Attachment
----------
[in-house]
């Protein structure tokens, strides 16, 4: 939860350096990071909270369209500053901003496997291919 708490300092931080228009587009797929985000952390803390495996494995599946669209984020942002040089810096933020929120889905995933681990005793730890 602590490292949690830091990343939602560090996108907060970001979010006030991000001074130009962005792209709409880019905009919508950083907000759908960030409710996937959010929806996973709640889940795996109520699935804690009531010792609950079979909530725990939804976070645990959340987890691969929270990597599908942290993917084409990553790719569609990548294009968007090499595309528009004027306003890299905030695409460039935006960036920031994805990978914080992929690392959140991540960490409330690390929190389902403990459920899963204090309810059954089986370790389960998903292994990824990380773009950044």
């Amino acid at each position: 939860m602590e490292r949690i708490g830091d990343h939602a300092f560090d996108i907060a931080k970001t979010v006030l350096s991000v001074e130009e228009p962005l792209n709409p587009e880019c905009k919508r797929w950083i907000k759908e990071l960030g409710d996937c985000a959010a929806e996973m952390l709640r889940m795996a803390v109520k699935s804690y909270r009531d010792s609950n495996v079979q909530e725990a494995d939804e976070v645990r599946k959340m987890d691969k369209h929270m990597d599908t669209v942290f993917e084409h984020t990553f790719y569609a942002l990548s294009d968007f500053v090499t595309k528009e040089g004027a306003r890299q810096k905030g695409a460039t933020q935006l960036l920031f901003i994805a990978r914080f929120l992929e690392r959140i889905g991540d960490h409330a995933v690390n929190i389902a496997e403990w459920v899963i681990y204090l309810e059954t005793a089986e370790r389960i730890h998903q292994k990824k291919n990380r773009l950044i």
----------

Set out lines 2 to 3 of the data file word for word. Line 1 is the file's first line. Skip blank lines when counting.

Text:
């Protein structure tokens, strides 16, 4: 939860350096990071909270369209500053901003496997291919 708490300092931080228009587009797929985000952390803390495996494995599946669209984020942002040089810096933020929120889905995933681990005793730890 602590490292949690830091990343939602560090996108907060970001979010006030991000001074130009962005792209709409880019905009919508950083907000759908960030409710996937959010929806996973709640889940795996109520699935804690009531010792609950079979909530725990939804976070645990959340987890691969929270990597599908942290993917084409990553790719569609990548294009968007090499595309528009004027306003890299905030695409460039935006960036920031994805990978914080992929690392959140991540960490409330690390929190389902403990459920899963204090309810059954089986370790389960998903292994990824990380773009950044």
């Amino acid at each position: 939860m602590e490292r949690i708490g830091d990343h939602a300092f560090d996108i907060a931080k970001t979010v006030l350096s991000v001074e130009e228009p962005l792209n709409p587009e880019c905009k919508r797929w950083i907000k759908e990071l960030g409710d996937c985000a959010a929806e996973m952390l709640r889940m795996a803390v109520k699935s804690y909270r009531d010792s609950n495996v079979q909530e725990a494995d939804e976070v645990r599946k959340m987890d691969k369209h929270m990597d599908t669209v942290f993917e084409h984020t990553f790719y569609a942002l990548s294009d968007f500053v090499t595309k528009e040089g004027a306003r890299q810096k905030g695409a460039t933020q935006l960036l920031f901003i994805a990978r914080f929120l992929e690392r959140i889905g991540d960490h409330a995933v690390n929190i389902a496997e403990w459920v899963i681990y204090l309810e059954t005793a089986e370790r389960i730890h998903q292994k990824k291919n990380r773009l950044i």